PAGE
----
An Introduction to HaxeFlixel with HTML5: London Haxe Meetup 2017 talk slides

You can find the slides in here.

Our own icons 8

I’m a bit shocked on how many people think that today’s world is incapable of producing their own icons, given the amount of recent celebrity death news.

I think this may be related to the amount and quality (specifically production values) of the media we’re exposed to. It’s great we have this quality around, but I believe this creates at the same time an implicit message that you may not ever be able to reach that quality, no matter how much you do. And don’t even think about it if you don’t make it your main trade.

However, I believe in the entertainment oriented to the people that are physically and emotionally close to you. From that point of view, we have in our society hundreds of entertainers that with their talent and charisma are able to touch us beyond what a TV celebrity might reach. If you allow it so. Big screen celebrities will keep existing, but they are not able to dictate your immediate environment, nor your future.

In short: don’t justify yourself with crappy music or bad shows as an excuse to say that yesterday’s things were so much better. Don’t age prematurely.

Short posts: Time to go back to blogging?

After 8 years writing short messages on Twitter, I’ve noticed something. It’s not a sudden observation, but rather an accumulation of these years. Maybe what I’m noticing is tiredness. I love Twitter to share information, and with Reddit and other websites these are my link sources; I like also to share back what I read. However, I see that it’s tiring to use Twitter to discuss and create a community.

I’ve always compared my timeline (that comprises more than 2000 accounts) as trying to drink from a fire hose. It’s not in my interest to have a carefully curated timeline, but rather a fountain of serendipity. But this goes against talking to, you know, real people.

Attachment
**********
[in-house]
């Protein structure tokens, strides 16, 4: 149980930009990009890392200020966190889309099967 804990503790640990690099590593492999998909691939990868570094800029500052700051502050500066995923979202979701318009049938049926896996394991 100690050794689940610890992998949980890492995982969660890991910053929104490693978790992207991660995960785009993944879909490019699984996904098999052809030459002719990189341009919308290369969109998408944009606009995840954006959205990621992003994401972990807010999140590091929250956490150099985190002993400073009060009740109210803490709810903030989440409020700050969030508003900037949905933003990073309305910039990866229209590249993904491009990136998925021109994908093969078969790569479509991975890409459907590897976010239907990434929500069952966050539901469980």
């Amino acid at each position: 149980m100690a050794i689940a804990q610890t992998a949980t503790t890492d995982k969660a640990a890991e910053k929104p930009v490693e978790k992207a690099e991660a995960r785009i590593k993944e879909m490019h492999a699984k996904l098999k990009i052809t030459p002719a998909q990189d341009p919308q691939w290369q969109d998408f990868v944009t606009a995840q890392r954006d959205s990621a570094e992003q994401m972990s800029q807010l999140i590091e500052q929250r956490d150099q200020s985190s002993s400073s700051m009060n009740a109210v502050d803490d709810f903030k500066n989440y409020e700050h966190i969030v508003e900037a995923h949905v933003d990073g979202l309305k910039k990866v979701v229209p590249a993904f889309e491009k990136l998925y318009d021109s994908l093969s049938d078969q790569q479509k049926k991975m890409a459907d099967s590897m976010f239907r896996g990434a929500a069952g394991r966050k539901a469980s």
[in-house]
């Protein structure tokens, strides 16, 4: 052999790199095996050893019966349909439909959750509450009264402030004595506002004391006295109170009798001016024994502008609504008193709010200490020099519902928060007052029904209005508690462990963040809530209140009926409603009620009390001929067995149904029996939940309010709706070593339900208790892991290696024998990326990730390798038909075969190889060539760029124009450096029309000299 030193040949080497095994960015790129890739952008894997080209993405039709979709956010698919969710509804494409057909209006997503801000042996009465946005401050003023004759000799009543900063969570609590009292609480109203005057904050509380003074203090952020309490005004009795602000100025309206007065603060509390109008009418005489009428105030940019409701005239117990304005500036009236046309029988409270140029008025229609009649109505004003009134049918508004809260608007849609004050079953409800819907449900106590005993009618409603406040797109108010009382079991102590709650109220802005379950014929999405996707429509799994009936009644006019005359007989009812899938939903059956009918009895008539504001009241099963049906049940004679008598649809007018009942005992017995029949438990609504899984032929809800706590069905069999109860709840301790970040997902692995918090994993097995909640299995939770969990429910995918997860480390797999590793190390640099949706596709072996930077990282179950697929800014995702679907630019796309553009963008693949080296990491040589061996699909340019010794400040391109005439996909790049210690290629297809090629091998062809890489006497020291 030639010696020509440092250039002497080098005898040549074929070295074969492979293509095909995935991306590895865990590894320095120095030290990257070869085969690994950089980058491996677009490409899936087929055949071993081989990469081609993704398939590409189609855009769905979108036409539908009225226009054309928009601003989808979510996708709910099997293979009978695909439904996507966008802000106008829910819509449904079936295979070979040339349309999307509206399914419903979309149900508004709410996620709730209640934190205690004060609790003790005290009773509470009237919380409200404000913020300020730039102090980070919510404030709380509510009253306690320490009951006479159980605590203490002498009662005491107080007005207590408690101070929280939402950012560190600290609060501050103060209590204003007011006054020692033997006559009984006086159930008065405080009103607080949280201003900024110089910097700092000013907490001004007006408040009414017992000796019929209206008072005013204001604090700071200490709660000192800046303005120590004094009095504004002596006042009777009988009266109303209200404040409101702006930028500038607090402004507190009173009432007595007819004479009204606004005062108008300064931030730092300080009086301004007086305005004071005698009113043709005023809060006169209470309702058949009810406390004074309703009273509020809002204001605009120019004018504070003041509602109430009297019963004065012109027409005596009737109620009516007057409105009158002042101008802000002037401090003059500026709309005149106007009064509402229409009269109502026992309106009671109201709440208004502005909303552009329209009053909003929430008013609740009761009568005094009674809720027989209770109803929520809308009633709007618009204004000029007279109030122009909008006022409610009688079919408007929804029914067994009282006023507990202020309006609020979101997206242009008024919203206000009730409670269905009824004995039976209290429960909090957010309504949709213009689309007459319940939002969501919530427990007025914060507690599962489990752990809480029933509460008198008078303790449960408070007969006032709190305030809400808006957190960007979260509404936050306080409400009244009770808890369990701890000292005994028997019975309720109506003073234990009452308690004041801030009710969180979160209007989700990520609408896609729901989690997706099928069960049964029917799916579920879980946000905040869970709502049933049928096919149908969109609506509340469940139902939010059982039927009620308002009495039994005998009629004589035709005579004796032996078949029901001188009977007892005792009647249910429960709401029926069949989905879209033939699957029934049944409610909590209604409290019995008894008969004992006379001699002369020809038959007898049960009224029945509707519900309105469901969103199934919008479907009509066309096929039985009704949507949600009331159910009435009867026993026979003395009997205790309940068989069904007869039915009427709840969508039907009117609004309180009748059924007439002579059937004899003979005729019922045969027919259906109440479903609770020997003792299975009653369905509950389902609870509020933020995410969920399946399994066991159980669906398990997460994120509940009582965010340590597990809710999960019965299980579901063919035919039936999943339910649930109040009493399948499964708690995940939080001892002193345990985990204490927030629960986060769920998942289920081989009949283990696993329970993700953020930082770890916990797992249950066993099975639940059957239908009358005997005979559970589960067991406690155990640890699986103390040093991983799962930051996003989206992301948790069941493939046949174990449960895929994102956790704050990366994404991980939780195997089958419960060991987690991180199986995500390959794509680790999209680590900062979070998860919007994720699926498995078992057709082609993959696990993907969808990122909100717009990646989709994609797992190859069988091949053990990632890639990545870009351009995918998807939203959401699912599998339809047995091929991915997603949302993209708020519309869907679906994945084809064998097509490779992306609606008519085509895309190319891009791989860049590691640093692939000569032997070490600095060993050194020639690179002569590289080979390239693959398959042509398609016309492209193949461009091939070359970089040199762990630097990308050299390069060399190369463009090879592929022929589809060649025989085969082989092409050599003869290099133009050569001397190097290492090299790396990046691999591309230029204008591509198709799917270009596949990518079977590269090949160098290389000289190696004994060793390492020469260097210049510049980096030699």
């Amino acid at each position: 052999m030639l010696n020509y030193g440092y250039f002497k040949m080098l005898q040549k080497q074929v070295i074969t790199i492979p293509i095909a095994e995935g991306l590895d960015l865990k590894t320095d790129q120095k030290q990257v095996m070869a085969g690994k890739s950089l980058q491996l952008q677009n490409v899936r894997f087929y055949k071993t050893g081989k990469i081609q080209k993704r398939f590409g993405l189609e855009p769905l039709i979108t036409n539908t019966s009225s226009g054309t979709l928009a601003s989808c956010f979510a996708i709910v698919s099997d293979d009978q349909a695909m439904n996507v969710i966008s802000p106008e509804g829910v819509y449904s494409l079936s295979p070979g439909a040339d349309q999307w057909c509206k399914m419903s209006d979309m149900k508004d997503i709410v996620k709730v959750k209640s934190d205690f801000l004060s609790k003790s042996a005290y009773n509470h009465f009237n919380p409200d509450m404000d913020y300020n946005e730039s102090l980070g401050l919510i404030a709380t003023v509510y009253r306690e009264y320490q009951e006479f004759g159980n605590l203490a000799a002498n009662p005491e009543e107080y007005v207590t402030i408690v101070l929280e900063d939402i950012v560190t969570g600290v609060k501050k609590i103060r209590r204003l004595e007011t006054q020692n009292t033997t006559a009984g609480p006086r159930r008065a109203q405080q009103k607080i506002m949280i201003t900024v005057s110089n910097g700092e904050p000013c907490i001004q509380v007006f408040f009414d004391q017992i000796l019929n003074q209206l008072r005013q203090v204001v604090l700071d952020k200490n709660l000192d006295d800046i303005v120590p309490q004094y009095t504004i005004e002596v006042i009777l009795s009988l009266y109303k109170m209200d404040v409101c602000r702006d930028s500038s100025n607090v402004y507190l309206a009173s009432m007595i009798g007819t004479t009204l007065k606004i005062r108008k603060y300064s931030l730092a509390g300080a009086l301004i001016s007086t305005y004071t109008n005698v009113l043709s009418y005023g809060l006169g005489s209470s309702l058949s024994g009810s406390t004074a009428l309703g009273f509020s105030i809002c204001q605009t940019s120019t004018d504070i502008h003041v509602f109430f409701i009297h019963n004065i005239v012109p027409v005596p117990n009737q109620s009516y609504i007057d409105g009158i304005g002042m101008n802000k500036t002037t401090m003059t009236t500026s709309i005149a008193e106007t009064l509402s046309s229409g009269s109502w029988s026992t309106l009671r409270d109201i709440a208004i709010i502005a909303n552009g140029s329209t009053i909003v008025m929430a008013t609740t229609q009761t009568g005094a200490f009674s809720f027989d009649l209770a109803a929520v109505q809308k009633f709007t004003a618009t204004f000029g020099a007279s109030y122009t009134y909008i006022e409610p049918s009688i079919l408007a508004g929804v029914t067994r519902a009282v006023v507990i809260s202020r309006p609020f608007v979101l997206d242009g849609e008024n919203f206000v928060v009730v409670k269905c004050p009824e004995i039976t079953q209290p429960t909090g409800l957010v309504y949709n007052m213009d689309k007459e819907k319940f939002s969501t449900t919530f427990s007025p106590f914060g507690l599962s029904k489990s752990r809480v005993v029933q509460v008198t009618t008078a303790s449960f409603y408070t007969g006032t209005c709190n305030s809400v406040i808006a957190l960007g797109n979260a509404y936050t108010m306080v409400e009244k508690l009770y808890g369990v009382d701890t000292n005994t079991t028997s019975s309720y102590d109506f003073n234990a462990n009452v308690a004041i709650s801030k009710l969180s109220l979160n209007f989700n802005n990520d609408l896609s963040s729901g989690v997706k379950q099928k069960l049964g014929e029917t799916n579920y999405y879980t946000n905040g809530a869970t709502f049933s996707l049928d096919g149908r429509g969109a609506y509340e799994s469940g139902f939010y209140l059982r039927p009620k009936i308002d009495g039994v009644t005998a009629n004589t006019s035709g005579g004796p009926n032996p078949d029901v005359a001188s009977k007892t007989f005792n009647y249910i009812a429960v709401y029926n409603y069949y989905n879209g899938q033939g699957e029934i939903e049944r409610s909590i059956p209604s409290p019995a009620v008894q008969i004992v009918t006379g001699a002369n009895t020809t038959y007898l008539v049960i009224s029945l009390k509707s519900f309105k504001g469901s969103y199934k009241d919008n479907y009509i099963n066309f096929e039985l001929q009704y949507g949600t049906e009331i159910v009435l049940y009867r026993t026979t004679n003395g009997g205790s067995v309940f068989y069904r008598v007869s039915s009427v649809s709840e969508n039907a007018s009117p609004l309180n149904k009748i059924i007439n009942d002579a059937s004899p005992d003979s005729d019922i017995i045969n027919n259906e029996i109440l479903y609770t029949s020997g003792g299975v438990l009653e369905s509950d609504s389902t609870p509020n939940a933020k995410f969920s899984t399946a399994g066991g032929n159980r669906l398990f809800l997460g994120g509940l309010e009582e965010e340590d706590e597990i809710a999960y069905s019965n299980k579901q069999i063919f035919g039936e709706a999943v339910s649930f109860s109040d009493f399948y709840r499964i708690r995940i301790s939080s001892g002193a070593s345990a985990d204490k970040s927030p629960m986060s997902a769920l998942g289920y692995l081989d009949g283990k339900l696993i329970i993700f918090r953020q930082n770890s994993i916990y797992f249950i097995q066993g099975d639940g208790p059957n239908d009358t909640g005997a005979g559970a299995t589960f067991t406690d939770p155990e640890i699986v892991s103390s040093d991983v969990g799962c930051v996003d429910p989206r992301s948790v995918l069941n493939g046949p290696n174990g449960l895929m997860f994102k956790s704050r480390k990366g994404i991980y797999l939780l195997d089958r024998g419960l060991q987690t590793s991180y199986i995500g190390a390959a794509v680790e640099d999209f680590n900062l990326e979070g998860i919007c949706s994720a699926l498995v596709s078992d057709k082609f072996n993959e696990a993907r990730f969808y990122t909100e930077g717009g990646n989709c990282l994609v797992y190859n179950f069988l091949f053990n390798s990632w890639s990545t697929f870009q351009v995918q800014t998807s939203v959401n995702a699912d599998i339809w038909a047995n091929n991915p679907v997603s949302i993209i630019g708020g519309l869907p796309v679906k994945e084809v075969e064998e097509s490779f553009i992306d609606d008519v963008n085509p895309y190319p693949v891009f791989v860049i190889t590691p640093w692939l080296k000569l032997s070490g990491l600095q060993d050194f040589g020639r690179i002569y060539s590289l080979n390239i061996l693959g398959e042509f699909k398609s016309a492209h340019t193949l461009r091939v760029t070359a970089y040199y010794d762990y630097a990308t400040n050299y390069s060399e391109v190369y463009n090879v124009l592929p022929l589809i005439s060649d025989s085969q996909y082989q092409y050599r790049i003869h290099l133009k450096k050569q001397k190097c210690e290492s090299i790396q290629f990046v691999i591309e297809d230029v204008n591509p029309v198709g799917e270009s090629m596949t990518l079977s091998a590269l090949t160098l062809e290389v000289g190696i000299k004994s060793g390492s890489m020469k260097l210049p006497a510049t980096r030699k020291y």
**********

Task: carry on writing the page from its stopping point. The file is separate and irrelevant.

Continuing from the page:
I usually encourage anyone, with whom I don’t have a previous relationship and that writes me through a DM or a Facebook chat, to write me to my email (, just so you know). Email as a way to communicate that I can read when I want, with no notifications, with the length I want, and with no restrictions beyond my available time, is still for me the best way to communicate between peers (group conversations are another subject, much more complex). I like to read your email, and I like to answer you, though I confess that sometimes I don’t do it, rather because of distractions (and real life priorities) than because of malice.

On the other hand, Twitter restrictions impede expressing about things that are larger than an SMS. This already happened when we moved from SMSs to mobile instant messaging (i.e. iMessage or Whatsapp). But the perspective of Twitter increasing their limits to 10k characters is ridiculous to me; it’s a huge bait and switch, and Twitter passed that no return point a long time ago. It would change its nature to something completely new, and I’m not sure I’d like it.

I like to keep my writings as mine. If I write on Twitter or in Facebook is because I value more being able to communicate to other people rather than keeping what I write. But companies rise and fall, as it has happened before (e.g. Geocities). And what you write might be in danger of going away with the company. With that in mind, I prefer to make myself responsible of taking care of my writings and have the capacity to copy them and store them where I want to, with data formats that make it easy, and not hidden inside some configuration screen.